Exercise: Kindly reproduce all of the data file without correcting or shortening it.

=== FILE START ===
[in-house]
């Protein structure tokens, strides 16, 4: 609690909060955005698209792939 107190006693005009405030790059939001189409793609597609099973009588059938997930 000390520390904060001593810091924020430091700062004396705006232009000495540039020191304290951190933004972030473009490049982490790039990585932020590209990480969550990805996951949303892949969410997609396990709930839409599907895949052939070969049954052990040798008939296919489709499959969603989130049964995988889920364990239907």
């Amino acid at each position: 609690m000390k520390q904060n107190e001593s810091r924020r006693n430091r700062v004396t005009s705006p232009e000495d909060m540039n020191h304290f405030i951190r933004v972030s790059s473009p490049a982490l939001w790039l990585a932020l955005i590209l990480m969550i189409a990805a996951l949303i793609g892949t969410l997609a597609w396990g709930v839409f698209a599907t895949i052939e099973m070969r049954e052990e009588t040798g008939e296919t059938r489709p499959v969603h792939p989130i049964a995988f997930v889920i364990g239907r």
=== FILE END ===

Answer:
[in-house]
């Protein structure tokens, strides 16, 4: 609690909060955005698209792939 107190006693005009405030790059939001189409793609597609099973009588059938997930 000390520390904060001593810091924020430091700062004396705006232009000495540039020191304290951190933004972030473009490049982490790039990585932020590209990480969550990805996951949303892949969410997609396990709930839409599907895949052939070969049954052990040798008939296919489709499959969603989130049964995988889920364990239907």
């Amino acid at each position: 609690m000390k520390q904060n107190e001593s810091r924020r006693n430091r700062v004396t005009s705006p232009e000495d909060m540039n020191h304290f405030i951190r933004v972030s790059s473009p490049a982490l939001w790039l990585a932020l955005i590209l990480m969550i189409a990805a996951l949303i793609g892949t969410l997609a597609w396990g709930v839409f698209a599907t895949i052939e099973m070969r049954e052990e009588t040798g008939e296919t059938r489709p499959v969603h792939p989130i049964a995988f997930v889920i364990g239907r």